5. Update, Label, Back Up, and Encrypt Devices Before Leaving Home

Before you leave home, make sure you perform a thorough backup of all your devices—you just don’t know what might happen on your way to or from your destination. We have covered in detail the many ways you can back up your devices. The TSA recently posted an image of laptops, tablets and other mobile devices left behind at TSA checkpoints. That’s just the checkpoint; you can easily leave it at your gate, lounge area or your hotel. A handy way to ensure you don’t lose it is to add a reminder to your smartphone before you board your next flight

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Also, add a unique sticker to your laptop with contact information. If you are running Windows 10, you can enable the option to show your email address on the Sign in screen; click Start > Settings > Accounts > Sign in options, scroll down to Privacy then toggle on Show Account details. If someone finds your laptop or tablet, they can easily contact you.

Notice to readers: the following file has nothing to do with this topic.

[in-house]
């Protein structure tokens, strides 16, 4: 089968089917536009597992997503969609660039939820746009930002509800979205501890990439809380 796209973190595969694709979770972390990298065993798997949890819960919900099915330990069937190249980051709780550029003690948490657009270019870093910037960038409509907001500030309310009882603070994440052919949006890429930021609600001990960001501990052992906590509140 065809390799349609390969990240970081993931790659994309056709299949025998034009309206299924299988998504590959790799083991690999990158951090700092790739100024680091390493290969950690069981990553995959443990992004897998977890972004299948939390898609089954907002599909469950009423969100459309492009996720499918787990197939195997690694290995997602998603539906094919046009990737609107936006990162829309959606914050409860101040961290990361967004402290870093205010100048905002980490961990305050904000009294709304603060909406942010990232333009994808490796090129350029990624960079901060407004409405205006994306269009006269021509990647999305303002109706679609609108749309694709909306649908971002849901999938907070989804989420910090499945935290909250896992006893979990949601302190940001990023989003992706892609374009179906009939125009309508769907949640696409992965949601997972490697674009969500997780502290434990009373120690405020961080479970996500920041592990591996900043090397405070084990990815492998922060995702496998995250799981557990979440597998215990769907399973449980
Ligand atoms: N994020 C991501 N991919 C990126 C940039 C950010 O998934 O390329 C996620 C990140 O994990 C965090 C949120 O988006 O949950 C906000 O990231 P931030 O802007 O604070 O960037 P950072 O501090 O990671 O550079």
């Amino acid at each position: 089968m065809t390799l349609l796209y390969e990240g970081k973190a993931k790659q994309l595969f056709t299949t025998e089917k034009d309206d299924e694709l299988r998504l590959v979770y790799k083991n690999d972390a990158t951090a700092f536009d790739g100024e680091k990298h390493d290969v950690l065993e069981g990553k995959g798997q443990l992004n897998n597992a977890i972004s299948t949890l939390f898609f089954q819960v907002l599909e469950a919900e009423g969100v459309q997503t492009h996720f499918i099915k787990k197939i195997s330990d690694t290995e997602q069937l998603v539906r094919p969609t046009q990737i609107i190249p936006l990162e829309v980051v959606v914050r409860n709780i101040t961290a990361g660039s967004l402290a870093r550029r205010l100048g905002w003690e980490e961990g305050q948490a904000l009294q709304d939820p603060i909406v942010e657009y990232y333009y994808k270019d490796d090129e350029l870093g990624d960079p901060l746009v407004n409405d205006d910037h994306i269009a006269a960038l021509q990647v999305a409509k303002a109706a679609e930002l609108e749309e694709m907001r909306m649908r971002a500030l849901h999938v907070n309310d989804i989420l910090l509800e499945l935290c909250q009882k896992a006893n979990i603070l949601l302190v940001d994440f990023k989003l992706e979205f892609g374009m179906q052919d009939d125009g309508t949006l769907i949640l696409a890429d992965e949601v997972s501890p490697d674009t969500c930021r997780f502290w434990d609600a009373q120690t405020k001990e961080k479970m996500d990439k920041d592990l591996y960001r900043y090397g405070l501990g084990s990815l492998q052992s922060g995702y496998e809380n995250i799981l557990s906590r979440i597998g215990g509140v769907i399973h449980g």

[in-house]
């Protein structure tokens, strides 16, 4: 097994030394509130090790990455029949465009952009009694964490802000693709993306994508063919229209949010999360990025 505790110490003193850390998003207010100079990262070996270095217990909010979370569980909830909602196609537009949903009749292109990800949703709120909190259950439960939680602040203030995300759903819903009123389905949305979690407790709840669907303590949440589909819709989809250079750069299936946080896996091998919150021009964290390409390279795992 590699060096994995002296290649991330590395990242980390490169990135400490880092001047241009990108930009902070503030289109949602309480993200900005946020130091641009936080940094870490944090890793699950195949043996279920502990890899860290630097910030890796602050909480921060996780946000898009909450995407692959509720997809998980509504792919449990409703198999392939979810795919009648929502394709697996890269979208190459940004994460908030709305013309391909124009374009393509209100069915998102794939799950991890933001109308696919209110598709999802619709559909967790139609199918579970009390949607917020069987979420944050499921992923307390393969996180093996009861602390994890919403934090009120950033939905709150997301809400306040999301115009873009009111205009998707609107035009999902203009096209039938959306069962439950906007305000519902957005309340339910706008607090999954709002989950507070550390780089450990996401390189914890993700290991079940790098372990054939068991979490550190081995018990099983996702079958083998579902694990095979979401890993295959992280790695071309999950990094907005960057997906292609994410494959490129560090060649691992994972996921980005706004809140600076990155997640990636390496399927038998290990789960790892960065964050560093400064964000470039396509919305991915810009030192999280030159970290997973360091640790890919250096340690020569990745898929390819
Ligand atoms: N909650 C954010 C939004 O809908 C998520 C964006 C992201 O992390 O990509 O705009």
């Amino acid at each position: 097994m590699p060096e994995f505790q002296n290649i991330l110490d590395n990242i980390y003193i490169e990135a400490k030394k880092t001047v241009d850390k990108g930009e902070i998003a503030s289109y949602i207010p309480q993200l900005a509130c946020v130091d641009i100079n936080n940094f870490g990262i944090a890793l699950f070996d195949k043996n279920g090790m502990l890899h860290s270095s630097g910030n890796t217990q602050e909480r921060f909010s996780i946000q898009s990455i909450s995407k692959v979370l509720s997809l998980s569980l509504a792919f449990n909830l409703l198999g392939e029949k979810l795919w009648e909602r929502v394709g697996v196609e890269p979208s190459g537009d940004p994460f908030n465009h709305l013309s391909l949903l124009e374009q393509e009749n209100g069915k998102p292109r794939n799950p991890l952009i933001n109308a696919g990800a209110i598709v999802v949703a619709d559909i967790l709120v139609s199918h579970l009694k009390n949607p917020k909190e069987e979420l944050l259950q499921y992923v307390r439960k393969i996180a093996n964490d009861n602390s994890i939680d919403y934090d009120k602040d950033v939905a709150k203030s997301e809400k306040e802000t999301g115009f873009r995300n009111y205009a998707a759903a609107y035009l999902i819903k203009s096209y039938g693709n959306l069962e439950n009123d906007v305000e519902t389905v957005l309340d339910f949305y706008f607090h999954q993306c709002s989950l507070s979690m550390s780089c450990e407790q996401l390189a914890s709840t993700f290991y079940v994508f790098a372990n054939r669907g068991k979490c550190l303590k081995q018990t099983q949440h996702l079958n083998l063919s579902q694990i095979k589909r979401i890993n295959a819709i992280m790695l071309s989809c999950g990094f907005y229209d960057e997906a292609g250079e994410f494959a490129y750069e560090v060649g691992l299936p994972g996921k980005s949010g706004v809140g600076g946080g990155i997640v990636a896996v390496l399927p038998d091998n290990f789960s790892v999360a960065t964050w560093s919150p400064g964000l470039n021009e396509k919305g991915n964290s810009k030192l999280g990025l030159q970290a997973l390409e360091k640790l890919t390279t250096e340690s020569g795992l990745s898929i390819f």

privacy settings

You should also make sure your devices are updated, you don’t want to be updating apps while waiting for your flight, especially using slow airport Wi-Fi. If it’s a Windows device, make sure you check for updates (Settings > Update & Security > Windows Update) and reboot your computer the night before you leave.

Encryption is also another important way of securing your devices before traveling. We have looked at ways you can protect your Windows 10 installation and removable storage devices using BitLocker Drive Encryption.

6. Download Handy Travel Apps

There are a few apps for iOS and Android that can make your experience at the airport check-in and security checkpoints more convenient.

  • Depending on your airline, you can download the official app and check in ahead of time and gain functionality such as the ability to find your luggage at the baggage claim area.